Federal nutrition fraud allegations against a Minnesota organization are now spurring scrutiny of the state Attorney General's Office and its role overseeing nonprofits.

Jim Schultz, one of several Republicans running to unseat Ellison, is vowing to bolster resources to the charities division, if elected. The criticism is coming on the heels of reports that the FBI is investigating the nonprofit Feeding Our Future and some of its contractors for misspending millions of federal dollars meant to feed needy children.

"I think there were meaningful red flags earlier in the process that really should have triggered an investigation," said Schultz, a Minnetonka attorney. "I just don't think this is a priority for him."

Ellison's office counters that they've done the most they can with limited resources, asking the Legislature repeatedly for more funding to increase the charities division, which has 10 attorneys, financial analysts and charities registrars.

"This claim is more campaign-year nonsense from a candidate for attorney general who appears to know little about the work of the Charities Division," John Stiles, a spokesman for Ellison's office, said in a statement. "Attorney General Ellison would welcome more resources for the Charities Division — and has fought for them."

More than 40,000 nonprofits are registered in Minnesota with the Secretary of State's Office, though some of them may not be financially active. The Minnesota Council of Nonprofits counts more than 9,000 nonprofits that have at least one employee.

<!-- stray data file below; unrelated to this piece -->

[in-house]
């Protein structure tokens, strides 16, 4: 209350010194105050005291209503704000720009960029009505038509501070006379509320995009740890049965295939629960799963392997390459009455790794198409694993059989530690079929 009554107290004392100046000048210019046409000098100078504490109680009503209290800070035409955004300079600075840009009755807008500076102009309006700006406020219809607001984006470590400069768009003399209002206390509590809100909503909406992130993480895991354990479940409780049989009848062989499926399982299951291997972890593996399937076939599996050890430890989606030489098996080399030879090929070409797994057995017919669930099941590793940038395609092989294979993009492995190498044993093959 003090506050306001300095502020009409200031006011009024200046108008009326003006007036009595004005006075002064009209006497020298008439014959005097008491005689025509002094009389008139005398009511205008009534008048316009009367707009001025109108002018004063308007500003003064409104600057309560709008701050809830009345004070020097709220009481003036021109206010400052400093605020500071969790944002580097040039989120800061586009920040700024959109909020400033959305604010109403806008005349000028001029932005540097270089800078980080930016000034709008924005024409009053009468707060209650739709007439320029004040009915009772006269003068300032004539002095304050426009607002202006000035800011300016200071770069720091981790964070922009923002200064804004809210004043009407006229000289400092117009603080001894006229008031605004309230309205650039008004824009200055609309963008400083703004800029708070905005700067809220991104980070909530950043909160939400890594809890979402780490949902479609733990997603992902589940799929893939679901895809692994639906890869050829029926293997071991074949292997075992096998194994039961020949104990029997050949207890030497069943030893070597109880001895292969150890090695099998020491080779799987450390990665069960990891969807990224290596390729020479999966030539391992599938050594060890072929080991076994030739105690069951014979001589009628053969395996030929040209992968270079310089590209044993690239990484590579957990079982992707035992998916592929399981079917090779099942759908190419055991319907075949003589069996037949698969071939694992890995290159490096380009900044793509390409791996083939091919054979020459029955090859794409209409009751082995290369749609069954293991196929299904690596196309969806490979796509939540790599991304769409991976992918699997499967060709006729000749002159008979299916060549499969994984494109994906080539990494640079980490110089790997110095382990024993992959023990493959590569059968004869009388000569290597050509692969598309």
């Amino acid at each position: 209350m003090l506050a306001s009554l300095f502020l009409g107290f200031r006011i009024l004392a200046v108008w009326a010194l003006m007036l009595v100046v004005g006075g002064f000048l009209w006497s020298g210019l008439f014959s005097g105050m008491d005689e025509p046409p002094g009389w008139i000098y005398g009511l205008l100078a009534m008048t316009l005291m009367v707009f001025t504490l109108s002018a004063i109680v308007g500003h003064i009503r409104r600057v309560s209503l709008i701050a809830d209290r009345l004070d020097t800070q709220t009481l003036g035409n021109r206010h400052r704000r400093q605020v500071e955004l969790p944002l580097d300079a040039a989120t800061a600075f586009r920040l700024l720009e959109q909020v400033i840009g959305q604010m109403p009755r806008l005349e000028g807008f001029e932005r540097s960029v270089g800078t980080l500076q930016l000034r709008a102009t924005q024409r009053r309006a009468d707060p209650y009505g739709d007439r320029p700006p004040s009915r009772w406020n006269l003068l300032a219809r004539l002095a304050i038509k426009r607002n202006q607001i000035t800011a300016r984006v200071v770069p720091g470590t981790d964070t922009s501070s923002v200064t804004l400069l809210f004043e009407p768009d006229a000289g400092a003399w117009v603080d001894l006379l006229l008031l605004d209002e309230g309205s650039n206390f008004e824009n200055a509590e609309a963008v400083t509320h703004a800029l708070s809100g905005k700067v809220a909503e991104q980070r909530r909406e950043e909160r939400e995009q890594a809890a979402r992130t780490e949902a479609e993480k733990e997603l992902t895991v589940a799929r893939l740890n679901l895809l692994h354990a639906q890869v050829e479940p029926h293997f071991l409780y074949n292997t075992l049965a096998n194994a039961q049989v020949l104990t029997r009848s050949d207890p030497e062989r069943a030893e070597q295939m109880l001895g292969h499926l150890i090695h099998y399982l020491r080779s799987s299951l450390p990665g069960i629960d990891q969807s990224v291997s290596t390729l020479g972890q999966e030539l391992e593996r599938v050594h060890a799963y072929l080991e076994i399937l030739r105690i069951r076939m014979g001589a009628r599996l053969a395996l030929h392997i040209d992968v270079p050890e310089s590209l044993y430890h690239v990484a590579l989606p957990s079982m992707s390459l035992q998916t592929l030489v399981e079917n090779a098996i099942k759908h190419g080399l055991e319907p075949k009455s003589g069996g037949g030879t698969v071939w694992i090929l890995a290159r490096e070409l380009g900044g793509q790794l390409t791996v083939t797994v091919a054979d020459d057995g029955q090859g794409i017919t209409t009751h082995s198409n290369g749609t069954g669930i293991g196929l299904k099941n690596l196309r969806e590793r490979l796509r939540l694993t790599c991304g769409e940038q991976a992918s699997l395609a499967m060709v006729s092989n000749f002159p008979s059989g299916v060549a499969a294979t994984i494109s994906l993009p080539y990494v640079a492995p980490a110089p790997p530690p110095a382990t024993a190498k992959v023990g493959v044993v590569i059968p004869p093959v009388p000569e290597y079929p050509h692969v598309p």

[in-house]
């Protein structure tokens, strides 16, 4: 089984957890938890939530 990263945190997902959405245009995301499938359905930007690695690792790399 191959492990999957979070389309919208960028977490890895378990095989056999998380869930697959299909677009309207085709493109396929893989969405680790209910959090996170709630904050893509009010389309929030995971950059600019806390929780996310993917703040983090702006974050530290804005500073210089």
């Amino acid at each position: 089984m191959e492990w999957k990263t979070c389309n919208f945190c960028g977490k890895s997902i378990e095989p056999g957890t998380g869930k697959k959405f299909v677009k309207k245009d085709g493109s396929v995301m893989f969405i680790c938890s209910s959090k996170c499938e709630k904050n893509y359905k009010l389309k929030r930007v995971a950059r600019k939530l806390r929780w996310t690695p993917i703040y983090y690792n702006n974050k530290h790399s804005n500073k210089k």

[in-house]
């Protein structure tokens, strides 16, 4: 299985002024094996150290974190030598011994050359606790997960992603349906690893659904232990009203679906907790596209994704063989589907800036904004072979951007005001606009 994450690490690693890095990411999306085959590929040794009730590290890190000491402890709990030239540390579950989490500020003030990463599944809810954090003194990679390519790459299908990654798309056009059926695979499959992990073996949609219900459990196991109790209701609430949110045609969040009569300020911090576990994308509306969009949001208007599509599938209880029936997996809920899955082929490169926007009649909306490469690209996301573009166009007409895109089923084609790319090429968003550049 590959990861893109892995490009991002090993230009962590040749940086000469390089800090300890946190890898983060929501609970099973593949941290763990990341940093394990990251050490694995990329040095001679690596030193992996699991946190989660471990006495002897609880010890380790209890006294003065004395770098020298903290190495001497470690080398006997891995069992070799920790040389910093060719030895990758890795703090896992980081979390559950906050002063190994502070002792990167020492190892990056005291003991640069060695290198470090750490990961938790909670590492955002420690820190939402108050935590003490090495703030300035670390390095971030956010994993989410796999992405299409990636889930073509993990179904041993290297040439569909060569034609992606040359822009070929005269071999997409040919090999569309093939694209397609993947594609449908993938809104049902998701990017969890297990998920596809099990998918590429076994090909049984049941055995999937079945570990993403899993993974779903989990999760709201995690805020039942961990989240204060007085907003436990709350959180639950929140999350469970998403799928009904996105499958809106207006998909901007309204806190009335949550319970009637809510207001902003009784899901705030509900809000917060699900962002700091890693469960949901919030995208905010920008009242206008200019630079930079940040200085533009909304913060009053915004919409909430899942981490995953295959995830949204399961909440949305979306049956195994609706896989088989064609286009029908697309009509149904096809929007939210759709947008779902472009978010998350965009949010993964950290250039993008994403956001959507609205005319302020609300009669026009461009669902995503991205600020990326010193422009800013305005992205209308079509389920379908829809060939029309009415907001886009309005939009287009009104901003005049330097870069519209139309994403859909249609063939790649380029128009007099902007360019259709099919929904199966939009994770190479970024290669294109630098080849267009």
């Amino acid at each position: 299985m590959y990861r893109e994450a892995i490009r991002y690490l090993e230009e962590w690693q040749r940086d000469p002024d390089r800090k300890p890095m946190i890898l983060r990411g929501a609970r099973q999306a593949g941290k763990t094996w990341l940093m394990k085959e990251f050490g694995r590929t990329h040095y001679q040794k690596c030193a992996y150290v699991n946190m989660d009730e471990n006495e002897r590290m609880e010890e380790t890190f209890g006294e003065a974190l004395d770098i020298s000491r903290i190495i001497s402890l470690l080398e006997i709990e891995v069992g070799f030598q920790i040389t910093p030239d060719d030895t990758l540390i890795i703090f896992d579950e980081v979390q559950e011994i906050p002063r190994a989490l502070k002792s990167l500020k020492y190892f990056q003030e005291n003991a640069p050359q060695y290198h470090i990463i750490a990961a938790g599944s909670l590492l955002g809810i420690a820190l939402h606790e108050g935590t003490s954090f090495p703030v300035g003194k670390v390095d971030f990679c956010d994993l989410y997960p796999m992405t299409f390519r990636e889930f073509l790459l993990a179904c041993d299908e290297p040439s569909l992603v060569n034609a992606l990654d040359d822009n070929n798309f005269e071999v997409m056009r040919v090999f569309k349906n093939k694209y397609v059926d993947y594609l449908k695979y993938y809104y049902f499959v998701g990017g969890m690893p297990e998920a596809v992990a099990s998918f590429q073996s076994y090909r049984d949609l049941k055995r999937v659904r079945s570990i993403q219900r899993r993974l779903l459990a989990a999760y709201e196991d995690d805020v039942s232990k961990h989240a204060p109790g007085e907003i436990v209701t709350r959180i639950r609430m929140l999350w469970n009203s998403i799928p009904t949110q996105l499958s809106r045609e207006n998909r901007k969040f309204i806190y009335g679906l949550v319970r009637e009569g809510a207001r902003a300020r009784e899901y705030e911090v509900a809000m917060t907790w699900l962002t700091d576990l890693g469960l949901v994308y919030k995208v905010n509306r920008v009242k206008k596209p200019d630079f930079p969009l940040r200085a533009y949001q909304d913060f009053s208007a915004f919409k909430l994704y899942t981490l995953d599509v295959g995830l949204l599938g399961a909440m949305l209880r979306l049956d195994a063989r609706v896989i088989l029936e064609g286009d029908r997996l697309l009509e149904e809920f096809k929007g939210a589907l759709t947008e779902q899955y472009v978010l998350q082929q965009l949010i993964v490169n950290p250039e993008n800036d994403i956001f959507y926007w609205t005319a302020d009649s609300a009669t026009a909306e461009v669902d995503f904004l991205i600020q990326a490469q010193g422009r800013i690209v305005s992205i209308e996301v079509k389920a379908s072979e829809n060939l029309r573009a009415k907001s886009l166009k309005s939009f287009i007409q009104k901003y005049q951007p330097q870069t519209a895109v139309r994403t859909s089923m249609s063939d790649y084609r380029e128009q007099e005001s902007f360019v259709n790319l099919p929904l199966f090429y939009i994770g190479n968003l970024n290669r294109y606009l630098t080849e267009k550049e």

The Attorney General's Office is responsible for overseeing any charitable organization that solicits for donations in Minnesota, making sure they follow governance rules and properly oversee charitable assets.

The office, which also has several other divisions, has half the number of attorneys it had in the 1990s and state funding is the same as it was 20 years ago, Stiles said. The office receives $54 million this year. Gov. Tim Walz is proposing a $4 million increase this year for the office.

Despite the stagnant staffing, he added that the office has taken on high-profile cases such its case against the Otto Bremer Trust to remove trustees and action last year against a St. Paul professor accused of misusing money she collected in Philando Castile's name.

In January 2019, the Attorney General's Office sent a letter to Feeding Our Future's executive director Aimee Bock at her Rosemount home saying they heard the nonprofit may be soliciting donations in Minnesota but wasn't properly registered.

A month later, the Attorney General's Office sent another reminder. Feeding Our Future registered March 11, 2019. But over the next two years, the nonprofit failed to submit any annual reports or required tax Form 990s.

In October 2021, the agency notified Feeding Our Future that it was withdrawing it as a registered charity. After a reporter asked Bock about it on Jan. 27, Feeding Our Future filed the proper paperwork and fees the next day, saying the failure was inadvertent because the notice was sent to a wrong address.

On Feb. 8, nearly three weeks after the FBI raided Feeding Our Future's offices, the Attorney General's Office notified Feeding Our Future that they were investigating. On Thursday, Ellison's office filed a petition requesting a judge supervise the dissolution of Feeding Our Future as the operation voluntarily dissolves. It's an unusual measure for the agency to take, with the last such petition filed in 2014.

The Attorney General's Office isn't the only agency being questioned. Some legislators have called for an audit of the state Department of Education, which distributes the child nutrition program money.

The U.S. Government Accountability Office has also raised concerns for years about sloppy oversight of the federal nutrition programs, saying the U.S. Department of Agriculture failed to close loopholes that allow meal providers to pad bills.